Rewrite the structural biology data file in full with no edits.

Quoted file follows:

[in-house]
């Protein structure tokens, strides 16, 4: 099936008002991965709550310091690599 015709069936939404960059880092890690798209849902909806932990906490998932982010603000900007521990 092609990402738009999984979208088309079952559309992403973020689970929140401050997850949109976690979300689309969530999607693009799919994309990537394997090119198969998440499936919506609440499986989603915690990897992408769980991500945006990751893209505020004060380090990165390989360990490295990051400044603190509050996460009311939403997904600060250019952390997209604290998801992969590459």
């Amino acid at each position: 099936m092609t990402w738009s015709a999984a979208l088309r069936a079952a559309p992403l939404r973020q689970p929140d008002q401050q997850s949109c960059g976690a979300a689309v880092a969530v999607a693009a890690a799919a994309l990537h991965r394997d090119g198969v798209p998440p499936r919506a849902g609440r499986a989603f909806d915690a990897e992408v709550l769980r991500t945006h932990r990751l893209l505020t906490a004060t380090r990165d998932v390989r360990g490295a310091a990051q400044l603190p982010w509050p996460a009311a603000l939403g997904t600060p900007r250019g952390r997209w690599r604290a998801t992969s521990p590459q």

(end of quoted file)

[in-house]
């Protein structure tokens, strides 16, 4: 099936008002991965709550310091690599 015709069936939404960059880092890690798209849902909806932990906490998932982010603000900007521990 092609990402738009999984979208088309079952559309992403973020689970929140401050997850949109976690979300689309969530999607693009799919994309990537394997090119198969998440499936919506609440499986989603915690990897992408769980991500945006990751893209505020004060380090990165390989360990490295990051400044603190509050996460009311939403997904600060250019952390997209604290998801992969590459």
């Amino acid at each position: 099936m092609t990402w738009s015709a999984a979208l088309r069936a079952a559309p992403l939404r973020q689970p929140d008002q401050q997850s949109c960059g976690a979300a689309v880092a969530v999607a693009a890690a799919a994309l990537h991965r394997d090119g198969v798209p998440p499936r919506a849902g609440r499986a989603f909806d915690a990897e992408v709550l769980r991500t945006h932990r990751l893209l505020t906490a004060t380090r990165d998932v390989r360990g490295a310091a990051q400044l603190p982010w509050p996460a009311a603000l939403g997904t600060p900007r250019g952390r997209w690599r604290a998801t992969s521990p590459q």